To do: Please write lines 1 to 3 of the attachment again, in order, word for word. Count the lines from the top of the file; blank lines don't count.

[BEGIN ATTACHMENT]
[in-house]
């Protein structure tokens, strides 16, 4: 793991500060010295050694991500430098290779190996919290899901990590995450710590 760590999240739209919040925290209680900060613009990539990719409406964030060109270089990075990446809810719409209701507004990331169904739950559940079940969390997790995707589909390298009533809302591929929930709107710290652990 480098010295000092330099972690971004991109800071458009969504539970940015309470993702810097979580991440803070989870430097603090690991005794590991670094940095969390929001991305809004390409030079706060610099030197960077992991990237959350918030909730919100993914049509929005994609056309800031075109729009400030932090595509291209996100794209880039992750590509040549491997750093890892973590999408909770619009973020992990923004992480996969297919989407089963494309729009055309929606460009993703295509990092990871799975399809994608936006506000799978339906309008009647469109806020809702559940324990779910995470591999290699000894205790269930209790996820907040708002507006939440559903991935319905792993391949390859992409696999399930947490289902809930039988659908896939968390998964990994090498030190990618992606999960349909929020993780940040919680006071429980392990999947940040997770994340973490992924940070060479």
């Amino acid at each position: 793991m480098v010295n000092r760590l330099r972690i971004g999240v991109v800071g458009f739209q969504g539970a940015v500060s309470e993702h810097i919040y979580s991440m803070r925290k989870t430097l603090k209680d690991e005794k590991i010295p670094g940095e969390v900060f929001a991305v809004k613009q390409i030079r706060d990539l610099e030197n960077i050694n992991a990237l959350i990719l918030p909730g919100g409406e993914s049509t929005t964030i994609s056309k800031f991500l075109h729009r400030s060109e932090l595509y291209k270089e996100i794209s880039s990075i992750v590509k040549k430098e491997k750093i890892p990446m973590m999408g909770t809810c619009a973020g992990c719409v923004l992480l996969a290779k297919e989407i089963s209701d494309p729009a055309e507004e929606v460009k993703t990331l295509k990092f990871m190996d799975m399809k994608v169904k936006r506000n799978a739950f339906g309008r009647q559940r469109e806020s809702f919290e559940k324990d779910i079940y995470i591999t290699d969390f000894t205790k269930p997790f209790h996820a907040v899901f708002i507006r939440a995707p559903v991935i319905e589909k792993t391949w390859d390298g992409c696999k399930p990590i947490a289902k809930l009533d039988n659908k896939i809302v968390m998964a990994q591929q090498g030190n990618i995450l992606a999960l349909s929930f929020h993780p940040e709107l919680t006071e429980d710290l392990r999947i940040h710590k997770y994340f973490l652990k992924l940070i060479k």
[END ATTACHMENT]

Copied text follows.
[in-house]
């Protein structure tokens, strides 16, 4: 793991500060010295050694991500430098290779190996919290899901990590995450710590 760590999240739209919040925290209680900060613009990539990719409406964030060109270089990075990446809810719409209701507004990331169904739950559940079940969390997790995707589909390298009533809302591929929930709107710290652990 480098010295000092330099972690971004991109800071458009969504539970940015309470993702810097979580991440803070989870430097603090690991005794590991670094940095969390929001991305809004390409030079706060610099030197960077992991990237959350918030909730919100993914049509929005994609056309800031075109729009400030932090595509291209996100794209880039992750590509040549491997750093890892973590999408909770619009973020992990923004992480996969297919989407089963494309729009055309929606460009993703295509990092990871799975399809994608936006506000799978339906309008009647469109806020809702559940324990779910995470591999290699000894205790269930209790996820907040708002507006939440559903991935319905792993391949390859992409696999399930947490289902809930039988659908896939968390998964990994090498030190990618992606999960349909929020993780940040919680006071429980392990999947940040997770994340973490992924940070060479």
């Amino acid at each position: 793991m480098v010295n000092r760590l330099r972690i971004g999240v991109v800071g458009f739209q969504g539970a940015v500060s309470e993702h810097i919040y979580s991440m803070r925290k989870t430097l603090k209680d690991e005794k590991i010295p670094g940095e969390v900060f929001a991305v809004k613009q390409i030079r706060d990539l610099e030197n960077i050694n992991a990237l959350i990719l918030p909730g919100g409406e993914s049509t929005t964030i994609s056309k800031f991500l075109h729009r400030s060109e932090l595509y291209k270089e996100i794209s880039s990075i992750v590509k040549k430098e491997k750093i890892p990446m973590m999408g909770t809810c619009a973020g992990c719409v923004l992480l996969a290779k297919e989407i089963s209701d494309p729009a055309e507004e929606v460009k993703t990331l295509k990092f990871m190996d799975m399809k994608v169904k936006r506000n799978a739950f339906g309008r009647q559940r469109e806020s809702f919290e559940k324990d779910i079940y995470i591999t290699d969390f000894t205790k269930p997790f209790h996820a907040v899901f708002i507006r939440a995707p559903v991935i319905e589909k792993t391949w390859d390298g992409c696999k399930p990590i947490a289902k809930l009533d039988n659908k896939i809302v968390m998964a990994q591929q090498g030190n990618i995450l992606a999960l349909s929930f929020h993780p940040e709107l919680t006071e429980d710290l392990r999947i940040h710590k997770y994340f973490l652990k992924l940070i060479k």